You are on page 1of 1

THEORY OF AKCIIITEGTURE.

Book
IT,
9 inches at the bottom, of the sides, which are formed bj^ curves of a large radius, and
6 leet hi^h in the clear.
Smaller sewers are 2 feet 9 inches and 2 feet 3
inches -n-ide, and
4 leet 6 inches clear
height; and 2 feet 6 inches wide, and 4 feet clear height. The
smaller end is placed doAvnwards. The dif-
ference of friction or impediment in favour of
a curved bottom is great, much power of the
flow of water being lost by the use of a flat or
flatly curved bottom. This part of th:; sewer
is called the invert, and is often formed of
stoneware, the core being filled in with coarse
cement ; thus the foul liquid does not perco-
late through them into tlie soil. The flgure
(61 oi.) shows Jentiings' compound invert
blocks, laid and jointed in Portland cement
;
the bricks at the angles set in blue lias lime.
Smaller sewers are now made of large cir-
cular glaze 1 stoneware pipes, and in a few
exceptional instances of iron
;
and even rock
concT'te ttthes, from 15 inches to 36 inches
diamiter, are made at Poole. Tlie joints of
^''"'^''
these pipes are made watertight. These
ordinary sewers pass into larger ones called "main sewers," all gradually inclined from
the hijtier to
ihe lower levels, joining one another either with curves or acute angles, sc
that the flow of one current shall not impede that of another; and they gradually become
larger an 1 1-irger, according to the requirements of the town, until they end in one oi'
more outfall sewers dischargiug into a river, or to reservoirs for a system of irrigation or
for other purpose.
lS87b- The accumulation of foul deposits in servers is paused by the want of sufficient
fall or sufficient flushing with water, and so occasions foul air, or gas as it is wronjjly
called. Hence it is essential tJiat the sewers should be well ventilated, in order that the
foul air shall not e.cape or pass up the drains of the houses. This ventilation in a line
of sewer is effected by a shaft carried up from the crown of the sewer to the surface of
the street, where it is finished by a grating. Wtiere there are plenty of these ventilating
shafts, it is considered that no nuisance is produced by the bad air as a general rule, because
the purer air is supposed to be continually passing into and out of the sewer through them,
thus diluting the foul air. If a nuisance from foul air is complained of, it would show
that something was wrong with tliat pirt of the sewer, or tiiat another ventilator was
wanted in the distance between the two already in position. Instead of these, it has a'so
l.ieen prop(.sed lo ventilate sewers by means of pipes carried up houses and ending ab >ve
the roufs, but this system is considered to be inefficient unless llie pipes are of large size.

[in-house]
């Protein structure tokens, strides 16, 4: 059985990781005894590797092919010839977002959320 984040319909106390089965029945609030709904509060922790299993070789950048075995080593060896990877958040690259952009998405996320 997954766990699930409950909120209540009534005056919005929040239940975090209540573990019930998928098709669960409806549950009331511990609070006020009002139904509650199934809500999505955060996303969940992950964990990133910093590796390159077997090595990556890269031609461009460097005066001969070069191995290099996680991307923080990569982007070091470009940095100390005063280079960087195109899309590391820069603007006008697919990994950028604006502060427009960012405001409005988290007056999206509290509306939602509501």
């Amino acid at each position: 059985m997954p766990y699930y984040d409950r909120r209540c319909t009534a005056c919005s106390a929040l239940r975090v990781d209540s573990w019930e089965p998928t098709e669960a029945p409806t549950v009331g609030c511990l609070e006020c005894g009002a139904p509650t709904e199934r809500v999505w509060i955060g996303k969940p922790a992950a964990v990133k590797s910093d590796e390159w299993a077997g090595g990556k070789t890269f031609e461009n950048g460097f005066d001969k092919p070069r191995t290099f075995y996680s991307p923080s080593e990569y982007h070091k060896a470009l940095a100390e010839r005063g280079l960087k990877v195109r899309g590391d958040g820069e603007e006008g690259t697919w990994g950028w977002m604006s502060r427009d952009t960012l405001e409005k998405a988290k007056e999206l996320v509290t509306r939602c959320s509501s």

The head of a system of sewers, or the end or head of a sewer, as to a court of houses,
jequires both a flushing aj)paratus to oce^isinnally cleanse the sewer, and a pipe ventilator
or ventilating shaft carried up to carry off the fuul air which there collects. Other
s* stems have been suguested. Various attempts have been made to create strong upcast
draughts by furnace chimneys, cowls, or other artificial means, but these attempts have
never been more than locallyand then only partiallj succcssail.
1887c. AVhilst on the subject of sewerage, it may be well to refer to the new system of
raising the sewage from a low to a higher level hy means of Shone's hydro-pneunialic
sewage ejector. This (u.'cessfid system, as carried oat at the Houses of Parliament, is
described in the Traii&acti"iis of tlie Royal Jiistitu'e of British Architects, 1887, iii-, new
series, and in Bi'liinh Architect for January 28, 1887.
P-
09. The work was performed
thus: in the bottom of the old main brick sewer, about 1000 feer long, passing from
north to south under the Houses, a 12-iuch cast-iron drain was enibedced in concrete,
with a fall of about 1 in 212. This received all the sewage of, and rain falling on, the
Houses and grounds, and was discharged into a receiver at the bottom of a sewage nian-
liole. From the side of the receiver a 12-iiich cast-iron inlet pipe is carried horizontally
into the adjoinintr ejector chamber, in which are three cast iron ejectors, one being capable
of discharging 480 gallons, and the other two 335 gallons each, per minute. The sewage
is conveyed into theni by a 6-ineh cast-iron pipe. From the botiom of each ejector a
6-inch cast-iron pipe passes vertically upwaids into a 12-inch cast-iron horizontal outlet
pipe, which is carried through a dam built in the old main sewer, and discharges beyond
it int) the old outlet communicating with the Low Level Sewer, and above the normal
flow'of sewage therein.
1887c?- Compressed air is used for ejecting the sewage, &c., from the ejectors by
Atkinson's difterential gas enginesfour of them, each of 4 horse-poiver. Usually one
only is emplo\ed. There is an automatic airangement for conducting the air, and ball
valve.s for admitting and expelling the sewage. Ttie compressed air in the ejector is dis-
charged by a pipe leading into the veutiLtiing shaft passing up the clock tower. The